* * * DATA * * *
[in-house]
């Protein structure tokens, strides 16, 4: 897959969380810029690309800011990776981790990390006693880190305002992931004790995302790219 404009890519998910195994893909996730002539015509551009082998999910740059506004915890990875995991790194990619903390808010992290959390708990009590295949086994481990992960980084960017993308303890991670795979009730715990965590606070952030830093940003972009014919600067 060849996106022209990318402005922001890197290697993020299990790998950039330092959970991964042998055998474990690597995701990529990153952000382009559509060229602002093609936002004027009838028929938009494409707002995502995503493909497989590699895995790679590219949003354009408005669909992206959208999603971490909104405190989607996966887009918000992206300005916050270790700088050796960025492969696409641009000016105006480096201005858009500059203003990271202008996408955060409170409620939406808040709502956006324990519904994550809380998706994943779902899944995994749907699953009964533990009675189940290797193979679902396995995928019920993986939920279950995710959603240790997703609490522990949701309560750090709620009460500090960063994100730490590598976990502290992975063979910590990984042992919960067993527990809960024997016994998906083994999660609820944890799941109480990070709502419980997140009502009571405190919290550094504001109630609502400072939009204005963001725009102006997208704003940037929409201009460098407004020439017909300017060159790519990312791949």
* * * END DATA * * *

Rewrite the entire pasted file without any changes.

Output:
[in-house]
């Protein structure tokens, strides 16, 4: 897959969380810029690309800011990776981790990390006693880190305002992931004790995302790219 404009890519998910195994893909996730002539015509551009082998999910740059506004915890990875995991790194990619903390808010992290959390708990009590295949086994481990992960980084960017993308303890991670795979009730715990965590606070952030830093940003972009014919600067 060849996106022209990318402005922001890197290697993020299990790998950039330092959970991964042998055998474990690597995701990529990153952000382009559509060229602002093609936002004027009838028929938009494409707002995502995503493909497989590699895995790679590219949003354009408005669909992206959208999603971490909104405190989607996966887009918000992206300005916050270790700088050796960025492969696409641009000016105006480096201005858009500059203003990271202008996408955060409170409620939406808040709502956006324990519904994550809380998706994943779902899944995994749907699953009964533990009675189940290797193979679902396995995928019920993986939920279950995710959603240790997703609490522990949701309560750090709620009460500090960063994100730490590598976990502290992975063979910590990984042992919960067993527990809960024997016994998906083994999660609820944890799941109480990070709502419980997140009502009571405190919290550094504001109630609502400072939009204005963001725009102006997208704003940037929409201009460098407004020439017909300017060159790519990312791949």